2. What happened to Arkansas? Riding high off their first SEC Championship and a dominant regional performance, the Razorbacks were considered one of the top threats to win the national title. But entering Sunday’s third round of stroke play, they need to hold it together just to ensure they make the top-15 cut. Arkansas is 32 over par through two rounds. The Razorbacks had shot in the 300s just once this season in the play-five, count-four format. Here at Karsten Creek, they’ve now done so in consecutive rounds.

3. The Player of the Year race is heating up. With a decent showing at nationals, Arkansas’ Maria Fassi should have been able to wrap up the Annika Award, given annually to the top player in the country. She has six individual titles, plays a difficult schedule and is well-liked among her peers. But through two rounds she’s a whopping 15 over par while spraying it all over the map. If the Razorbacks don’t survive the 54-hole cut, neither will Fassi. That’d open the door for another player to steal the votes, whether it’s UCLA’s Vu or Wake Forest’s Jennifer Kupcho. There’s a lot still to be decided.

4. Stanford has steadied itself. One of the biggest surprises on Day 1 was the horrendous start by the Cardinal, one of just two teams to advance to match play each of the three years it’s been used to determine a national champion. They were 19 over for their first nine holes Friday, but instead of a blowup round that cost them a shot at the title, they’ve found a way to hang tough. Stanford has been just 4 over par over its last 27 holes. Andrea Lee made only one bogey during her second-round 69, Albane Valenzuela eagled the 18th hole for a 73 and senior leader Shannon Aubert – who has been a part of each postseason push – carded a 74. And so, even with its early struggles, coach Anne Walker once again has Stanford in position to reach match play.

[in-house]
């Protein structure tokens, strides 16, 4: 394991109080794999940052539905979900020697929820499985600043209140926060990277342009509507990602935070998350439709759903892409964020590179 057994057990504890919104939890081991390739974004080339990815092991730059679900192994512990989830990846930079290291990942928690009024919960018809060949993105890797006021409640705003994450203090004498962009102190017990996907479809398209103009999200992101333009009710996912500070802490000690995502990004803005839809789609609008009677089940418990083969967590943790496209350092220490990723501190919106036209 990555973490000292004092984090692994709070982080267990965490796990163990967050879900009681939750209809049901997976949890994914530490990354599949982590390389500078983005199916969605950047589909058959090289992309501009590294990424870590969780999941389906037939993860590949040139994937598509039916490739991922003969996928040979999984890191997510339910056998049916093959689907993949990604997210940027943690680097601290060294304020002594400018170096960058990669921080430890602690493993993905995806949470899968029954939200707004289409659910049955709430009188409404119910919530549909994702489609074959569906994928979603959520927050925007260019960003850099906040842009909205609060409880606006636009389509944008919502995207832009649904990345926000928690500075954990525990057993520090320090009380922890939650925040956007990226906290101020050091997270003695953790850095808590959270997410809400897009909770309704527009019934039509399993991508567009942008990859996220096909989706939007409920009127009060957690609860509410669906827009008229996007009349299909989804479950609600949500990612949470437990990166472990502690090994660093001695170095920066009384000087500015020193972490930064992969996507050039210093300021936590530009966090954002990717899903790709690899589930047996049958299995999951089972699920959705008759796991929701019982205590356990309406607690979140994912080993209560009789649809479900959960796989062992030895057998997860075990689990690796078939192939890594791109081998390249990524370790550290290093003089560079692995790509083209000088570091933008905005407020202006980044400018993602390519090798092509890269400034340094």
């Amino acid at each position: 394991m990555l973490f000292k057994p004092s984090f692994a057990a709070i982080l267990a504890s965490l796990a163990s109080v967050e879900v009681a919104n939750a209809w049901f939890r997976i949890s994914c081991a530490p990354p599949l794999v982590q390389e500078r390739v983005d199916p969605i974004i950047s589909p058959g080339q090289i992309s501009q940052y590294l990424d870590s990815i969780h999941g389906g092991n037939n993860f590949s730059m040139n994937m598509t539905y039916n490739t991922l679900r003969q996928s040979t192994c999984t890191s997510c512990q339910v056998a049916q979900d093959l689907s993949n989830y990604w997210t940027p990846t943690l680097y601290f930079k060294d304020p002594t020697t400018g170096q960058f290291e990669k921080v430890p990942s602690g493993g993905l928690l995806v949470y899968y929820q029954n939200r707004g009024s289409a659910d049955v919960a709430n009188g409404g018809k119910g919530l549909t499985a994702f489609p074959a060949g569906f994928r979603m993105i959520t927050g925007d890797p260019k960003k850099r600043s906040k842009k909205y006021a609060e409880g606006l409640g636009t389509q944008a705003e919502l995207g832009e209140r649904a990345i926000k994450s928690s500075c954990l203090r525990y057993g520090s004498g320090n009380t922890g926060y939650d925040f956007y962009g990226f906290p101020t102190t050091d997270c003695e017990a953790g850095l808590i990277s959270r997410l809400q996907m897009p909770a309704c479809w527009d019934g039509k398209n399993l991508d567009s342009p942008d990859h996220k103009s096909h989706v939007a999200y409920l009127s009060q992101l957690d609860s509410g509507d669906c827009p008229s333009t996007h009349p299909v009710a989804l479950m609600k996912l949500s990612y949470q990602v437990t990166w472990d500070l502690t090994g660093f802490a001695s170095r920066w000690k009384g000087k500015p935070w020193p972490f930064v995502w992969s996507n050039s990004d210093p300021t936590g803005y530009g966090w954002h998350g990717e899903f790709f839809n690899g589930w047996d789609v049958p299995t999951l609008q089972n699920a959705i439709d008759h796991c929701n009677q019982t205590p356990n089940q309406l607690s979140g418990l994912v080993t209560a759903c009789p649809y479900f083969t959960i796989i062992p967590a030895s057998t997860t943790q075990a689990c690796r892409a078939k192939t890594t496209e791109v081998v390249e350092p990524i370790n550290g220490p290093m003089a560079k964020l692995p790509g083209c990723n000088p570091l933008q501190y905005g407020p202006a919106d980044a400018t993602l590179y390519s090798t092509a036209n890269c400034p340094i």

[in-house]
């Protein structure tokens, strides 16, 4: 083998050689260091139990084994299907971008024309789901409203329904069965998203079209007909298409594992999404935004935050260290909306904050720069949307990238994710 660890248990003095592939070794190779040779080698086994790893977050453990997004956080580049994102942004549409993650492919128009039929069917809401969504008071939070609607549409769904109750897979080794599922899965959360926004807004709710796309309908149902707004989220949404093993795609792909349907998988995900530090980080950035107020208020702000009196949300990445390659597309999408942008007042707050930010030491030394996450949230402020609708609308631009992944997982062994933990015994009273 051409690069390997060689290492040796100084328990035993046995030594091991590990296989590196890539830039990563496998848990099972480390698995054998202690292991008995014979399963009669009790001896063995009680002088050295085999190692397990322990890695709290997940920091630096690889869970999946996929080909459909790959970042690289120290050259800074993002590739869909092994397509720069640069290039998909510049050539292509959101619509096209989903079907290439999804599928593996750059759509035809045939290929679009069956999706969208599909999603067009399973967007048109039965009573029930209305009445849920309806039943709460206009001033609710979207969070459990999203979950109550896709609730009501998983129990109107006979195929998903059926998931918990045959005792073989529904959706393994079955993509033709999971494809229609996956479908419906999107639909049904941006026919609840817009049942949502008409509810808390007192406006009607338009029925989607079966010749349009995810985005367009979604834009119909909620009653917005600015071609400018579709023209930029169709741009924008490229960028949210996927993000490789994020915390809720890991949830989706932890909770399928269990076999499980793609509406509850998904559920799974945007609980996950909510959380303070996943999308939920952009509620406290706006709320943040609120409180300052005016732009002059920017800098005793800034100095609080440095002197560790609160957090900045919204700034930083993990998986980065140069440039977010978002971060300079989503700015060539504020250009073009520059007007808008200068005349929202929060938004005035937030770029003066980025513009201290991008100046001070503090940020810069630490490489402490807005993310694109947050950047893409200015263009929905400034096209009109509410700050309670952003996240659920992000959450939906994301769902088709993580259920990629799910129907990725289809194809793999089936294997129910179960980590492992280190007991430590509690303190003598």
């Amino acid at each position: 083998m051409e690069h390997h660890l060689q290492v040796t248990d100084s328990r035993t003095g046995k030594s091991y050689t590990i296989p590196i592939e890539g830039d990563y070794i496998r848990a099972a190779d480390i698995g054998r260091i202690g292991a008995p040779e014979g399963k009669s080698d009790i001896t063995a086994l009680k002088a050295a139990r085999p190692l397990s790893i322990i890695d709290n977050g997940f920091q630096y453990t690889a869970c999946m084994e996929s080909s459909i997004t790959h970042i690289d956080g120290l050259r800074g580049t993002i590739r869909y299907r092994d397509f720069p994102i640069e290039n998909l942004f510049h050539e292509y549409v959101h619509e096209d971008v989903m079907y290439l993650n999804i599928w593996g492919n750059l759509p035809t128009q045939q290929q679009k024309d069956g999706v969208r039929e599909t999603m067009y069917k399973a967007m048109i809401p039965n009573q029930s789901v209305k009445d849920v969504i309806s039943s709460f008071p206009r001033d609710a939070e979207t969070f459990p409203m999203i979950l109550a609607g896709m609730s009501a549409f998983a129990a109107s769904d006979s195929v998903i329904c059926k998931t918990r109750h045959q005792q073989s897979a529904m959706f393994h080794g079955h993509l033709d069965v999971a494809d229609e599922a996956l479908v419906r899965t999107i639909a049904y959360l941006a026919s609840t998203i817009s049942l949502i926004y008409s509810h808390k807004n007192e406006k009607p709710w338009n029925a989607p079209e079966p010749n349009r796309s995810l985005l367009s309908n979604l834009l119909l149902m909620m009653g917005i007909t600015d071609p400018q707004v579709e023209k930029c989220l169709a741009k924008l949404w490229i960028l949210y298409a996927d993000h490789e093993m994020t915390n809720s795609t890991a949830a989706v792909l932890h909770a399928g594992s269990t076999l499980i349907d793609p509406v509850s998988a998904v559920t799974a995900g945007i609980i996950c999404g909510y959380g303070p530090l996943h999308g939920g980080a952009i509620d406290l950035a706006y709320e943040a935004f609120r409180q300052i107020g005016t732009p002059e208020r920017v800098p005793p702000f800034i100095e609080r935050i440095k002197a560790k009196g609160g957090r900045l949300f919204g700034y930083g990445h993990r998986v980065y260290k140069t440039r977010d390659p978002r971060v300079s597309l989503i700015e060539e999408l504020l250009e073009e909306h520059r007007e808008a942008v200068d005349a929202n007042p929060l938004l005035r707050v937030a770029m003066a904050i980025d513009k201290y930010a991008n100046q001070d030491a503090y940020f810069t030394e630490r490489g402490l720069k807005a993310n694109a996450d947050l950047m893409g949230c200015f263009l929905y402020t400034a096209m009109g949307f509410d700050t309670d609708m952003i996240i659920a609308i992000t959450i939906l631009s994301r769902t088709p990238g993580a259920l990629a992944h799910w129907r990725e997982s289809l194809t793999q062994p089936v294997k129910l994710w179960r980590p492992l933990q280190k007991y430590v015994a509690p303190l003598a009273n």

5. Karsten Creek is identifying the best teams. The top teams in the country want a difficult host venue for NCAAs – it helps separate the field and draws an unmistakable line between the contenders and pretenders. Only one team (UCLA) is under par after 36 holes. Fewer than a dozen players are under par individually. The dearth of low scores might not be the greatest advertisement for how talented these players are, but the cream has still risen to the top so far: Five top-10 teams currently sit inside the top 7 on the leaderboard (and that doesn’t even include last year’s NCAA runner-up Northwestern). This is all any coach wants, even if the scores aren’t pretty.